Figure 1. Four loops of retaining the value (Slide from Jokinen’s presentation)

Loop 1: Repair, maintain and upgrade

First loop describes how the products are kept in use as long as possible. This is done through design by making durable products that are easy to repair and maintain, and also easy to upgrade when needed. A good method for this is for example modular design, which makes it easy to change only a part of a product, if it is damaged. Additionally, modularity enables customising which means that the product is easier to modify to the needs of different users.

Loop 2: Reuse

Second loop focuses on what happens to products and materials after the first use. This refers to reusing products in their original form. Ways to do this are reusing, re-selling and redistributing. This has also increased the interest in sharing economy, which refers to the shift from ownership to access, “product-as-a-service”. Quite often people only need an access to a product for a short period of time, and after that the service provider is able to pass the access on to another user. This is seen to make better use of materials and resources, and through these kind of shared services the result is also that less products needs to be produced.

Loop 3: Remanufacturing

Third loop refers to remanufacturing process. If the remanufacturing is already considered in the design phase, the product is made in a way that all components are easy to replace, if needed, before re-entering the market.

Loop 4: Re-/Upcycle

Last loop is recycling process, where raw materials from the product are recycled. There can also be a process of upcycling, which means transforming for example waste materials or unwanted products into new materials or products.

For me, going through these loops helped to understand that there exists many different possibilities of retaining a value – circular economy is so much more than just thinking about recycling in the end.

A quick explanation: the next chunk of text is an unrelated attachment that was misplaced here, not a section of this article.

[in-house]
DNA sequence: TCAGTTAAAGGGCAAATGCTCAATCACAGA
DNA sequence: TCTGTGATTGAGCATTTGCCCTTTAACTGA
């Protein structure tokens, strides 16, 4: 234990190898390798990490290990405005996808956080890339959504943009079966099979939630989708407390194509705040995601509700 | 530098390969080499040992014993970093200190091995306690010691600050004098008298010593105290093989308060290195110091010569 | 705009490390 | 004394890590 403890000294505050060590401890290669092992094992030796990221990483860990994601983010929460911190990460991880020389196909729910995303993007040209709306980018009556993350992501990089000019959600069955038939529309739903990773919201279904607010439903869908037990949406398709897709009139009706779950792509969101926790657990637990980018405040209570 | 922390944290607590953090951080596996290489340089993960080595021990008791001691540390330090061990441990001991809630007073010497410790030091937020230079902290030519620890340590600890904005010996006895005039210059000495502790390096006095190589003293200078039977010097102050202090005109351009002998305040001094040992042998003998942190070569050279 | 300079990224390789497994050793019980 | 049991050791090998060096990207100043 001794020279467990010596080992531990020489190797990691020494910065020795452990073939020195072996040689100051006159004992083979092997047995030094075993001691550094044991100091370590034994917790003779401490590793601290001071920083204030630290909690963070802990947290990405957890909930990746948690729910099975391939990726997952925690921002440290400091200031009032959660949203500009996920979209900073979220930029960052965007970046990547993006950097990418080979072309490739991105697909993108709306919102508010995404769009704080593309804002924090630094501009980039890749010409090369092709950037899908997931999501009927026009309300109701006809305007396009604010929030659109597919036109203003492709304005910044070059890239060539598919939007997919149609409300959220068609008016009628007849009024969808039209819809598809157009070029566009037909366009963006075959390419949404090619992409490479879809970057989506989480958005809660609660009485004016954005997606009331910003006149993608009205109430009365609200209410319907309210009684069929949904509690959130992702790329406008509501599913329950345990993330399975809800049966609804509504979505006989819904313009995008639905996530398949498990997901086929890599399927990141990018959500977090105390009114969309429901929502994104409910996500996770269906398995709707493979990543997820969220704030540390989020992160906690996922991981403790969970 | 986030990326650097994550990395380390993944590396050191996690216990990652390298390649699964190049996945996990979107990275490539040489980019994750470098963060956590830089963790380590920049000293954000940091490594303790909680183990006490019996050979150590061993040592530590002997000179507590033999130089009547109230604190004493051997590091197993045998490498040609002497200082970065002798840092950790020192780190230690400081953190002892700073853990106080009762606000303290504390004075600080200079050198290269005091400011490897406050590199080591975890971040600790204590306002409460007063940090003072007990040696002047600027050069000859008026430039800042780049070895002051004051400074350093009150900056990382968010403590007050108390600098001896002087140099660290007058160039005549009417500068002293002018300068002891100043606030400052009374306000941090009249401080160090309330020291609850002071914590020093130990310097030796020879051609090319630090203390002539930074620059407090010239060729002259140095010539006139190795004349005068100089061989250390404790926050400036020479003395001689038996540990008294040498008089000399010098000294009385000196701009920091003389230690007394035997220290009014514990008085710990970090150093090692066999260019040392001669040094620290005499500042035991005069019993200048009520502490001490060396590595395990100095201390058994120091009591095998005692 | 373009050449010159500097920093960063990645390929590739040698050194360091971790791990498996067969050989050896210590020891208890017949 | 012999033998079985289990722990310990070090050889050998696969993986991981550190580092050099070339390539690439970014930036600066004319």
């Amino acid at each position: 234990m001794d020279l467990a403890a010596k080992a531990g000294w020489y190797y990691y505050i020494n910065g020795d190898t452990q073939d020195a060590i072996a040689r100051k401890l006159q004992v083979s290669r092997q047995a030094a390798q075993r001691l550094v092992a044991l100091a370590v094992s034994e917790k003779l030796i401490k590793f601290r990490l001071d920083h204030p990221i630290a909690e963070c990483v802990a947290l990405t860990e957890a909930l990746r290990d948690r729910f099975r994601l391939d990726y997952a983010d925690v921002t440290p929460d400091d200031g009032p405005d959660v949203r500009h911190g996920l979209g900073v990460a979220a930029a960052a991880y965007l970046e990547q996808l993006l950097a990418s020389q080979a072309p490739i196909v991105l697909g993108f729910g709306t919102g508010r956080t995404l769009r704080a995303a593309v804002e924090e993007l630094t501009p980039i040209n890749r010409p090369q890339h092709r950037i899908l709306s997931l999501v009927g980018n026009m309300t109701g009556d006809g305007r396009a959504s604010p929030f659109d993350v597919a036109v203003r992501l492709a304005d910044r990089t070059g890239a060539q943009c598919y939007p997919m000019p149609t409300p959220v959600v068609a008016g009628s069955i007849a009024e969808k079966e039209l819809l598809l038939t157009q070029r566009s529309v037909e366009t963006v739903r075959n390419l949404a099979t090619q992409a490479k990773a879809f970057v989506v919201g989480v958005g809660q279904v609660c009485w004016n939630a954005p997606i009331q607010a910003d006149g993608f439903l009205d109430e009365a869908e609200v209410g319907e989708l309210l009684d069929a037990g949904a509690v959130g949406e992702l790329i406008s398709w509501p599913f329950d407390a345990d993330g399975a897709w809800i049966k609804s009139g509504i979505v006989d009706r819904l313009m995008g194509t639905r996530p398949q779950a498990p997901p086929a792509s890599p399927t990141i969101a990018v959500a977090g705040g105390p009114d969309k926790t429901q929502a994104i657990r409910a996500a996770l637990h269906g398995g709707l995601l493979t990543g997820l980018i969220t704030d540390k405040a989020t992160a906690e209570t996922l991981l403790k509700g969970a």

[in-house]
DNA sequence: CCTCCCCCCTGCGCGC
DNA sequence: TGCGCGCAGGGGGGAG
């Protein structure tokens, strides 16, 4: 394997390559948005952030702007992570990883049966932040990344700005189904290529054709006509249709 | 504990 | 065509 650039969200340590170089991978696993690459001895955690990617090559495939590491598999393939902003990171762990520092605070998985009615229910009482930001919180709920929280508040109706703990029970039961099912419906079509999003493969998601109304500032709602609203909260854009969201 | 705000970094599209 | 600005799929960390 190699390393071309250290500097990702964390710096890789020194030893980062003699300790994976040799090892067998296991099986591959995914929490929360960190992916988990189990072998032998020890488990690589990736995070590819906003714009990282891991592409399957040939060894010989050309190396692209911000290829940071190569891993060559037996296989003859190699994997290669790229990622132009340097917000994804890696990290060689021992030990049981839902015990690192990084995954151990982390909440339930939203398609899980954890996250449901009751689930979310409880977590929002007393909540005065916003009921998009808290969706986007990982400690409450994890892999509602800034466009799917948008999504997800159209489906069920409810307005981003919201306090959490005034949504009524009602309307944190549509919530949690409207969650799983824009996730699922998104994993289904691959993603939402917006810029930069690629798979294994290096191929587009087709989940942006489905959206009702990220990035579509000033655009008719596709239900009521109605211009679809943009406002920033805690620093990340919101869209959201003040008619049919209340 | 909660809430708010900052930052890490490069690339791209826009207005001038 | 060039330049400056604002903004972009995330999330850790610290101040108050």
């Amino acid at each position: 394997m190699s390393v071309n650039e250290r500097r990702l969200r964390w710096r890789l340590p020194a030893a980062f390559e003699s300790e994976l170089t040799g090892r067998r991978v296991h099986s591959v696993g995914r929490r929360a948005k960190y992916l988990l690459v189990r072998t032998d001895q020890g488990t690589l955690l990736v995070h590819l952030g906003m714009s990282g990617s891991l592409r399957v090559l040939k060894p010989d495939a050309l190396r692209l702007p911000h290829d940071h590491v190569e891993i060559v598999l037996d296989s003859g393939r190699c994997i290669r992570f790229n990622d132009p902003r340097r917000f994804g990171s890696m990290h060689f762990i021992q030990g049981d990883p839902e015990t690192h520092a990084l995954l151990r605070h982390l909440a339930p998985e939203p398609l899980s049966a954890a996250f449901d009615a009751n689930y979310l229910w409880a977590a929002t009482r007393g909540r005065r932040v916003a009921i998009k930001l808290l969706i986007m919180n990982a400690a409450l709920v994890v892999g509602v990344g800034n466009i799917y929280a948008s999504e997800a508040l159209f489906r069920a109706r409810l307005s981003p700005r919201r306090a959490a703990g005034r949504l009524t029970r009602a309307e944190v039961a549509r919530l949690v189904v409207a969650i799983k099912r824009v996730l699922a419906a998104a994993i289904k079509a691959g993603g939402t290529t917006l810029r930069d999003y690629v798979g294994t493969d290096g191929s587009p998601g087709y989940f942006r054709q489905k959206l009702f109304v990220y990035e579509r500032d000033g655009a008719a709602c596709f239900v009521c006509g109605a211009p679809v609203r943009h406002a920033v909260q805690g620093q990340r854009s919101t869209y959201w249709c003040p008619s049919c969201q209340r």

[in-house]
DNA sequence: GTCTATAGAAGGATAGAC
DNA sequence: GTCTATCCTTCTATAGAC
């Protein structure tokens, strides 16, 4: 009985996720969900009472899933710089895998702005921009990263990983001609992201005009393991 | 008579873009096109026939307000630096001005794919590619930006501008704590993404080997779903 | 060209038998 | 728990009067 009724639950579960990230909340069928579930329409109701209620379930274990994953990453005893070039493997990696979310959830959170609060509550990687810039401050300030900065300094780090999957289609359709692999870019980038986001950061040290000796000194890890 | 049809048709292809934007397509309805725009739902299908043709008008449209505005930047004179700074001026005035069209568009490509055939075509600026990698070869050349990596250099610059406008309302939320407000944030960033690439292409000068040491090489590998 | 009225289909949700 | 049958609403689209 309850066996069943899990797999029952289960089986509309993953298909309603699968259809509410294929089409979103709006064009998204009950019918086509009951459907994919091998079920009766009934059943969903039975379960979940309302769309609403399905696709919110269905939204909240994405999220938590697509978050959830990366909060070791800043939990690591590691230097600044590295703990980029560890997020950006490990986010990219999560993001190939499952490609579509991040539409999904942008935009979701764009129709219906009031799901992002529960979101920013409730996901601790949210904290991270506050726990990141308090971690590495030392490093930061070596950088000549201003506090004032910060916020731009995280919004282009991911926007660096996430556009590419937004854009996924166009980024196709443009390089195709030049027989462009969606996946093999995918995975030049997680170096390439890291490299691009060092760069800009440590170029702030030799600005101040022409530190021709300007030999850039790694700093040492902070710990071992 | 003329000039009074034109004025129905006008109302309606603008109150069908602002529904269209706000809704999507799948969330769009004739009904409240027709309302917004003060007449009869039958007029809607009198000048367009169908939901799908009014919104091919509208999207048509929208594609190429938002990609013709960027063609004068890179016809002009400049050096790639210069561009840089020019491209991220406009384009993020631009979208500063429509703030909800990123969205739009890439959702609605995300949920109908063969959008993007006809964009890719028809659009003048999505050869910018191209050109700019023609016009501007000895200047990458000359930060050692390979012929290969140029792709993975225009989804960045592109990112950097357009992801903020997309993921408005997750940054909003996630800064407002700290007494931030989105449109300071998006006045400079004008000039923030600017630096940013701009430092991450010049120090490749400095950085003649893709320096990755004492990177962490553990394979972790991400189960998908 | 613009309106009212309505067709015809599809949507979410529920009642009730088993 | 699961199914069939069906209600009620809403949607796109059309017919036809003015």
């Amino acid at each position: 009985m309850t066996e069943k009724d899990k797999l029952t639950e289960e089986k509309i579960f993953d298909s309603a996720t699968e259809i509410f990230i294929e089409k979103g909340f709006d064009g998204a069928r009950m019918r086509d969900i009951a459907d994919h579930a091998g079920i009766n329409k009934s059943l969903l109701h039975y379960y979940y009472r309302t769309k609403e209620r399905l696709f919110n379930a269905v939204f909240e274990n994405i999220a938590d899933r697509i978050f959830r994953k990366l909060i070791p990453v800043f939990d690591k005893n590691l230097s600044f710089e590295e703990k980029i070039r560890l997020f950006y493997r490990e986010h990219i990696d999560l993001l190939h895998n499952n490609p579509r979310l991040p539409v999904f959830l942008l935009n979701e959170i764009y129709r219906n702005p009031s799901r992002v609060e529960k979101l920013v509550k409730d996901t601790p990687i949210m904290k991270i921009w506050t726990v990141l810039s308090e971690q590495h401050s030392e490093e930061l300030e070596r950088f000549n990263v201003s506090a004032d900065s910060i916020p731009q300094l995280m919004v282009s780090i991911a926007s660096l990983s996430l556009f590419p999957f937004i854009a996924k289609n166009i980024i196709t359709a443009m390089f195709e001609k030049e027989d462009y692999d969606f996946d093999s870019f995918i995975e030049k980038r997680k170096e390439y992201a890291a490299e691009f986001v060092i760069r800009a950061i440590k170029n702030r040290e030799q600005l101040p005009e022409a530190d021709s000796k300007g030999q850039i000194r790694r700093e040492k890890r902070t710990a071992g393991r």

As a final sprint in the workshop we prototyped circular system with Learning Factory Lifecycle Design Canvas (Figure 2). That sprint definitely was a concrete reminder of all the different perspectives that should be taken into account in circular design – so many different things, so many different stakeholders.

Figure 2. Learning Factory Lifecycle Design Canvas (slide from Jokinen’s presentation)

Time for redesigning

After this introduction to circular design I surely can understand that transformation from linear economy to circular economy is not an easy one – many things must change. I think, that from the service design point of view one of the most important things is changing the focus to more holistic level, because we have to know and understand how the whole circular system works. However, based on this half-day workshop, I can say, that circular design is definitely something that I warmly welcome to change the way we think about owning and using products. It will be very interesting to follow the future of the circular design – are we going to redesign everything?

Below are links to some of the reference materials provided in the workshop. There are many useful tools and informative materials for those who want to know more about circular design.

Author: Erika Niemi-Vanala

LINKS:

Sustainability Guide

Circular Design Guide

Ellen Macarthur Foundation